Seventeen-year-old Maddie has always felt insecure about herself and her body; she's never been cool, smart, or pretty enough. Dieting seems like the only way she can take control of her less-than-perfect life. But nobody else understands - not her mother, not her doctor, and not even her best friend. When she finally finds acceptance and cameraderie with her GWS (Girls Without Shadows) friends on thinandbeautiful.com, her parents confiscate her computer and send her to a rehab facility to "get better". Unwilling to admit that she has a problem, and feeling unjustly separated from the support of her online friends, Maddie resists counseling, avoids group sessions, and only reluctantly begins writing a diary as part of her therapy.
An amazing first (and we hope not last) book from Liane Shaw, who battled with anorexia herself. Turtles don't have eating disorders - we are on the see-food diet, you could say. It is hard for us, as it can be for many people, to understand how someone painfully thin can look in the mirror and see the need to lose more weight. Many people imagine their must be some sort of horrible trauma leading a person to such extremes - and sometimes that is the case. One of the things we realize as thinandbeautiful.com progresses, however, is that sometimes it is just small incidents or stray thoughts that come together in the wrong way - it isn't necessarily anybody's fault that a person develops an eating disorder, and that can be a huge relief - or a source of further frustration - for family and friends.
Maddie's 'voice' is very clear, and her story captures our attention from the beginning. Other characters are not fleshed out very much, but since this story is mostly focused on the workings of Maddie's mind, that works. In many ways, Maddie is "Everygirl". Take, for example, this passage from pg. 18:
"The older I got, though, the less she [Maddie's mother] seemed to understand about real life. My real life, anyway. It's not that she was mean or anything like those evil mothers you see on TV. She was just sort of off in her own space. Motherland, where everything made sense to her in her own mind and she didn't think she had to look inside mine.She couldn't see what bothered me or scared me or embarrassed me any more, even when I tried to tell her. Like the day she took me to buy my first bra."Following is a cringe-worthy scene in which Mom is holding training bras up to Maddie's chest IN the department store, in FULL VIEW of two boys from her class. (See, you just cringed, didn't you?) Mom, of course, doesn't understand why Maddie is embarrassed, and assures her the boys probably didn't even notice. (Um...right!)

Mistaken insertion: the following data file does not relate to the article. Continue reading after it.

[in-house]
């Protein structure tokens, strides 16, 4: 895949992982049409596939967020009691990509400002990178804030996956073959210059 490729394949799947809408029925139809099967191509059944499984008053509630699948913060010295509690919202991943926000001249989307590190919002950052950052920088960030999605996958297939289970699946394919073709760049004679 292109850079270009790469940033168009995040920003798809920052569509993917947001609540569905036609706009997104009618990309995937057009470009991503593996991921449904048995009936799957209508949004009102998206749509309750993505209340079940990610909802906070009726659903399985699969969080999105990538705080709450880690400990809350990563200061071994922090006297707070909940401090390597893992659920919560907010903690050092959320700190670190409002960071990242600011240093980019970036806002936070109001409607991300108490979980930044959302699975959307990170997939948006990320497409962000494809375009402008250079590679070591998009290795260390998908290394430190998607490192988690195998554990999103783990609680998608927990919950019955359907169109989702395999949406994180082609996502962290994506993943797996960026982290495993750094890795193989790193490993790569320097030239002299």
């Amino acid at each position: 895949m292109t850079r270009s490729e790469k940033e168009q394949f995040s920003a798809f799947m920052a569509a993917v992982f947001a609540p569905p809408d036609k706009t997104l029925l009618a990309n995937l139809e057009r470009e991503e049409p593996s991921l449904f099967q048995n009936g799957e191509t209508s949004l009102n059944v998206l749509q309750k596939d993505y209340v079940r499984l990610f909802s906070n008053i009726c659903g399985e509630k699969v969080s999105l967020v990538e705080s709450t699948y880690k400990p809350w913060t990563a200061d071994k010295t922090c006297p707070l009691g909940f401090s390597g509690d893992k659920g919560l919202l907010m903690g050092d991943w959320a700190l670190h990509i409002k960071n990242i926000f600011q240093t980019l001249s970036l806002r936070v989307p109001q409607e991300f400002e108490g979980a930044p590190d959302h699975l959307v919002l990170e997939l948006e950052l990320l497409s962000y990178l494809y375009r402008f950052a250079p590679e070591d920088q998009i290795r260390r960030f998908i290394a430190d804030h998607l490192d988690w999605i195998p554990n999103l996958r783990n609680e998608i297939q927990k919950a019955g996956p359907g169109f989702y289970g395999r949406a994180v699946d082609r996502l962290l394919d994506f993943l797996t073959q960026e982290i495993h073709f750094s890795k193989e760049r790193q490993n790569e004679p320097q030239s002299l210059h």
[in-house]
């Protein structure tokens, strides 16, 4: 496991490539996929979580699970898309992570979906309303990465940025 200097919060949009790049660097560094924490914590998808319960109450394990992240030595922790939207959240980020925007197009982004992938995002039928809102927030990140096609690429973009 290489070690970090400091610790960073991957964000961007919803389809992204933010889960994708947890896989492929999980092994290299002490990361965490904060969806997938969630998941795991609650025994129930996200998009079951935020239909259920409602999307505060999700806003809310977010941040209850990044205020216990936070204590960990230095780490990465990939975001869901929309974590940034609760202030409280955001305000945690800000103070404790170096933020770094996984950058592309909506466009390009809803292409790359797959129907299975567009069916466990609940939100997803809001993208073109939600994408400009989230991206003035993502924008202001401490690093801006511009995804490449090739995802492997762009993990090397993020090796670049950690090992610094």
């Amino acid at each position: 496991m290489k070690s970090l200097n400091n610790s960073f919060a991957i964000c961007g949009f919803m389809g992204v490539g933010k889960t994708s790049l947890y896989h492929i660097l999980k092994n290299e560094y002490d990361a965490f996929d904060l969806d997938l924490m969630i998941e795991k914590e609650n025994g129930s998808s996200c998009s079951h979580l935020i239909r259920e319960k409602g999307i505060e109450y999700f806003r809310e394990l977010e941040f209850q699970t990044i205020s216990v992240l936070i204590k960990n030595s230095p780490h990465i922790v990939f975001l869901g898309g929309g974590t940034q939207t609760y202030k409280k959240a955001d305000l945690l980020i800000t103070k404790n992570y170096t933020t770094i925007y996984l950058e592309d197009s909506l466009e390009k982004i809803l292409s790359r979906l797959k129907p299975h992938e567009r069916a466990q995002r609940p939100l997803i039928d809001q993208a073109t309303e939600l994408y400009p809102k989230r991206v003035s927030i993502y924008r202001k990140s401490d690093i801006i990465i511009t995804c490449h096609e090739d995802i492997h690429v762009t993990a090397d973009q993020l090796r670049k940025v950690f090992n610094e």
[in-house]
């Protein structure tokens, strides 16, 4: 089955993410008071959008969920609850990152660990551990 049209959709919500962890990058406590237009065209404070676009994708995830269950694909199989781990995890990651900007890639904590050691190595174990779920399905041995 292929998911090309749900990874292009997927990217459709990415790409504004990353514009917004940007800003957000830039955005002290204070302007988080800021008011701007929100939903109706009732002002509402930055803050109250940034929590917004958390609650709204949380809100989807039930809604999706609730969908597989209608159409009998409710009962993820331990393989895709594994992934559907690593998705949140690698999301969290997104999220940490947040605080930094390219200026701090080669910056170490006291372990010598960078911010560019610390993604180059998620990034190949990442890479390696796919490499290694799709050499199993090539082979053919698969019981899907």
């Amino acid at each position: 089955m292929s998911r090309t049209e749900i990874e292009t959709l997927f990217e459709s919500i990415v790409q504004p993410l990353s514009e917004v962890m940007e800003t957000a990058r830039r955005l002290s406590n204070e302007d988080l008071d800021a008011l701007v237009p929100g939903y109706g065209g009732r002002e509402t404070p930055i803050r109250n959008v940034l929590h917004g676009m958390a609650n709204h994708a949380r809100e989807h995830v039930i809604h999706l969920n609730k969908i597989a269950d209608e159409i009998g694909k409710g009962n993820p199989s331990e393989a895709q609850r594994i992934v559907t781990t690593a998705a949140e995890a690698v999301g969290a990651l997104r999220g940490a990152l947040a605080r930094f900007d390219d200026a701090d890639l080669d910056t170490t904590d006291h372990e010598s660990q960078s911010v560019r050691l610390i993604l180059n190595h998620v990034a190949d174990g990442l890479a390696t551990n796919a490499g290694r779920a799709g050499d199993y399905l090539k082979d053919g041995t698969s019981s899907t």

No, being embarrassed in the bra section does not cause Maddie's anorexia, but it does illustrate another important point of the book: image is everything to most teens. How other people see you - or how you think they see you - is often more important than grades, parental approval, comfort, whatever. That, in turn, explains the popularity and danger of pro-anorexia sites like the fictional thinandbeautiful.com (the real web site, run by Shaw, is quite different!)
We did a quick google search to see how easy it is to find "pro-ana" or "thinspiration" sites. Frighteningly easy! We clicked on one at random, and scrolled through messages by girls worrying that they wouldn't be able to hide their fasting at a family dinner that night, or celebrating that they had only consumed 7 calories that day (yes, 7! A chip and a stick of gum!) These girls (and there are some guys out there) are real girls, supporting each other's 'dieting', offering advice on how to hide the purging from the parents, posting their ultimate goal weights. If a normal teen weighing, say, 130 pounds, sees that other girls are aspiring to 77, what does that instantly do to that teen's body image? Scary!
The only quibble we had with the book was the addition of a love interest. Seriously? Why??? And what kind of facility rooms boys in with girls, able to go into each others' rooms unsupervised, anyway? Other than that, we couldn't put the book down, and we think teen readers will feel the same way. We give it a
4 out of 5 (the love interest thing really bugged us).